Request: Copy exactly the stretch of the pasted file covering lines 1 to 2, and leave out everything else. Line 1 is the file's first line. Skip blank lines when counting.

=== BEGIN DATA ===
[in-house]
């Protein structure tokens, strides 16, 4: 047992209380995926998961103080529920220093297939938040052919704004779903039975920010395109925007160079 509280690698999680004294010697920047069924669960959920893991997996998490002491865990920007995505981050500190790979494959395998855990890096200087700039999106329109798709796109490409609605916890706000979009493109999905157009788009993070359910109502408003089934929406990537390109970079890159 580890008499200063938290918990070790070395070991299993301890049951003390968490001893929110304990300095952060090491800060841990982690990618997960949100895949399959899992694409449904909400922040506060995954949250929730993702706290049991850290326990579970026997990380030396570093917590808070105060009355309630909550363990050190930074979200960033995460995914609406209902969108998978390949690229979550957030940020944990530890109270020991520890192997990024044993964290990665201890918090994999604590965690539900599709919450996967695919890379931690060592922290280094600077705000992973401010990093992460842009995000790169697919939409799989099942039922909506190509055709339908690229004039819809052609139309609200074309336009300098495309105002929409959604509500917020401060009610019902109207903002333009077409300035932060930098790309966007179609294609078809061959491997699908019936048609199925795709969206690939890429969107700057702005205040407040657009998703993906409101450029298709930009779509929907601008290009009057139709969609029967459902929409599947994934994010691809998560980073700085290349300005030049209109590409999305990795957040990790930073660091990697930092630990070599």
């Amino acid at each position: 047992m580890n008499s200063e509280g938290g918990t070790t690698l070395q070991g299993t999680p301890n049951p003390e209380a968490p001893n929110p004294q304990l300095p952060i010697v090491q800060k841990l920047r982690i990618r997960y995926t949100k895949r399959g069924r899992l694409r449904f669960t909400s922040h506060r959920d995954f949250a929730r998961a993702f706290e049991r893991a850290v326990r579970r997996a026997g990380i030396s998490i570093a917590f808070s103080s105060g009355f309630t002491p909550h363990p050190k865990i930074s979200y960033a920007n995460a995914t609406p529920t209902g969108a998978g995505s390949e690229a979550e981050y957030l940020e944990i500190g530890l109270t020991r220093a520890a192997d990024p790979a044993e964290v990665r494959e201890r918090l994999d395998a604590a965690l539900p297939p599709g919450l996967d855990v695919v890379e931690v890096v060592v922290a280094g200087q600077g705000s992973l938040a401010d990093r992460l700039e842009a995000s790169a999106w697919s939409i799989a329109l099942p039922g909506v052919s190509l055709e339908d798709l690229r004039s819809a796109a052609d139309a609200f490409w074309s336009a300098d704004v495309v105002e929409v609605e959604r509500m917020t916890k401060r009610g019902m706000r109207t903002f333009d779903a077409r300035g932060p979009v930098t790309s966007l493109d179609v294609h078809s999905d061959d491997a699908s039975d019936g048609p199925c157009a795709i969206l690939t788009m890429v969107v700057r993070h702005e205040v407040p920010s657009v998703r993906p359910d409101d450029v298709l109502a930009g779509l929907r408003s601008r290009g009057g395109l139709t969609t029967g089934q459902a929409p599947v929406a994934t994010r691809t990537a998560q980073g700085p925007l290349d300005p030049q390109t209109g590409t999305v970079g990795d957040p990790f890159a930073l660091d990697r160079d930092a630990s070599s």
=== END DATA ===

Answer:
[in-house]
């Protein structure tokens, strides 16, 4: 047992209380995926998961103080529920220093297939938040052919704004779903039975920010395109925007160079 509280690698999680004294010697920047069924669960959920893991997996998490002491865990920007995505981050500190790979494959395998855990890096200087700039999106329109798709796109490409609605916890706000979009493109999905157009788009993070359910109502408003089934929406990537390109970079890159 580890008499200063938290918990070790070395070991299993301890049951003390968490001893929110304990300095952060090491800060841990982690990618997960949100895949399959899992694409449904909400922040506060995954949250929730993702706290049991850290326990579970026997990380030396570093917590808070105060009355309630909550363990050190930074979200960033995460995914609406209902969108998978390949690229979550957030940020944990530890109270020991520890192997990024044993964290990665201890918090994999604590965690539900599709919450996967695919890379931690060592922290280094600077705000992973401010990093992460842009995000790169697919939409799989099942039922909506190509055709339908690229004039819809052609139309609200074309336009300098495309105002929409959604509500917020401060009610019902109207903002333009077409300035932060930098790309966007179609294609078809061959491997699908019936048609199925795709969206690939890429969107700057702005205040407040657009998703993906409101450029298709930009779509929907601008290009009057139709969609029967459902929409599947994934994010691809998560980073700085290349300005030049209109590409999305990795957040990790930073660091990697930092630990070599």